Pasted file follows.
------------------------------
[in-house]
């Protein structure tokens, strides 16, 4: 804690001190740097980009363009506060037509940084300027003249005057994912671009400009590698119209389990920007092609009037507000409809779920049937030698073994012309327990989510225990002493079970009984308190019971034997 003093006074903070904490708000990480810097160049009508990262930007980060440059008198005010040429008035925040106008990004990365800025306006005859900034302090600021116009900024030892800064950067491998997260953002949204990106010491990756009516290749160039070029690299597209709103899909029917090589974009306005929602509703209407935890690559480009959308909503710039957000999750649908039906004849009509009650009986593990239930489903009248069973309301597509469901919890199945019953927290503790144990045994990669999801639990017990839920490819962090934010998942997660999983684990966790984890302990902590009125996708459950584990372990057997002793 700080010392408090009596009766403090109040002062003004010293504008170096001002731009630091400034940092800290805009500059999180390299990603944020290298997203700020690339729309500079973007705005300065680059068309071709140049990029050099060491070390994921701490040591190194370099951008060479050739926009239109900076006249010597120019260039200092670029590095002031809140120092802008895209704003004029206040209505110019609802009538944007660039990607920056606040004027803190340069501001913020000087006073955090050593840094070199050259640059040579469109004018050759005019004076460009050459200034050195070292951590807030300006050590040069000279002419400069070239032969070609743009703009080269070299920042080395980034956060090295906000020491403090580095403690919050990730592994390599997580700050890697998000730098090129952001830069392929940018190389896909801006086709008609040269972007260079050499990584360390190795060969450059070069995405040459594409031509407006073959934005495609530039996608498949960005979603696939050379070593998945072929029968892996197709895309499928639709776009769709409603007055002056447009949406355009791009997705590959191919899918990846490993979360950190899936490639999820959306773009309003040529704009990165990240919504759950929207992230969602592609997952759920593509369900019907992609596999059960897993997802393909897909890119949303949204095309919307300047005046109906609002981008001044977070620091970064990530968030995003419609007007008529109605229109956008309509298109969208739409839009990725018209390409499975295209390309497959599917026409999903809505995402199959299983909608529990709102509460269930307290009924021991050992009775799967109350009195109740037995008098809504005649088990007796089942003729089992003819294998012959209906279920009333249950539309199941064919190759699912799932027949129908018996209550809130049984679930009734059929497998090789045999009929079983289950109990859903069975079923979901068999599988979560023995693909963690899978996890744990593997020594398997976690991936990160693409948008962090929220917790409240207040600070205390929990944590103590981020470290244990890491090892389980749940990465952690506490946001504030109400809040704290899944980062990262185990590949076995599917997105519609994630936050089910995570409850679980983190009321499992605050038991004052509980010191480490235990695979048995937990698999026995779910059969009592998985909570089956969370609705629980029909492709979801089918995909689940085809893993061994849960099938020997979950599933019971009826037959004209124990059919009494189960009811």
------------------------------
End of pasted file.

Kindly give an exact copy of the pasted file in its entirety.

[in-house]
């Protein structure tokens, strides 16, 4: 804690001190740097980009363009506060037509940084300027003249005057994912671009400009590698119209389990920007092609009037507000409809779920049937030698073994012309327990989510225990002493079970009984308190019971034997 003093006074903070904490708000990480810097160049009508990262930007980060440059008198005010040429008035925040106008990004990365800025306006005859900034302090600021116009900024030892800064950067491998997260953002949204990106010491990756009516290749160039070029690299597209709103899909029917090589974009306005929602509703209407935890690559480009959308909503710039957000999750649908039906004849009509009650009986593990239930489903009248069973309301597509469901919890199945019953927290503790144990045994990669999801639990017990839920490819962090934010998942997660999983684990966790984890302990902590009125996708459950584990372990057997002793 700080010392408090009596009766403090109040002062003004010293504008170096001002731009630091400034940092800290805009500059999180390299990603944020290298997203700020690339729309500079973007705005300065680059068309071709140049990029050099060491070390994921701490040591190194370099951008060479050739926009239109900076006249010597120019260039200092670029590095002031809140120092802008895209704003004029206040209505110019609802009538944007660039990607920056606040004027803190340069501001913020000087006073955090050593840094070199050259640059040579469109004018050759005019004076460009050459200034050195070292951590807030300006050590040069000279002419400069070239032969070609743009703009080269070299920042080395980034956060090295906000020491403090580095403690919050990730592994390599997580700050890697998000730098090129952001830069392929940018190389896909801006086709008609040269972007260079050499990584360390190795060969450059070069995405040459594409031509407006073959934005495609530039996608498949960005979603696939050379070593998945072929029968892996197709895309499928639709776009769709409603007055002056447009949406355009791009997705590959191919899918990846490993979360950190899936490639999820959306773009309003040529704009990165990240919504759950929207992230969602592609997952759920593509369900019907992609596999059960897993997802393909897909890119949303949204095309919307300047005046109906609002981008001044977070620091970064990530968030995003419609007007008529109605229109956008309509298109969208739409839009990725018209390409499975295209390309497959599917026409999903809505995402199959299983909608529990709102509460269930307290009924021991050992009775799967109350009195109740037995008098809504005649088990007796089942003729089992003819294998012959209906279920009333249950539309199941064919190759699912799932027949129908018996209550809130049984679930009734059929497998090789045999009929079983289950109990859903069975079923979901068999599988979560023995693909963690899978996890744990593997020594398997976690991936990160693409948008962090929220917790409240207040600070205390929990944590103590981020470290244990890491090892389980749940990465952690506490946001504030109400809040704290899944980062990262185990590949076995599917997105519609994630936050089910995570409850679980983190009321499992605050038991004052509980010191480490235990695979048995937990698999026995779910059969009592998985909570089956969370609705629980029909492709979801089918995909689940085809893993061994849960099938020997979950599933019971009826037959004209124990059919009494189960009811």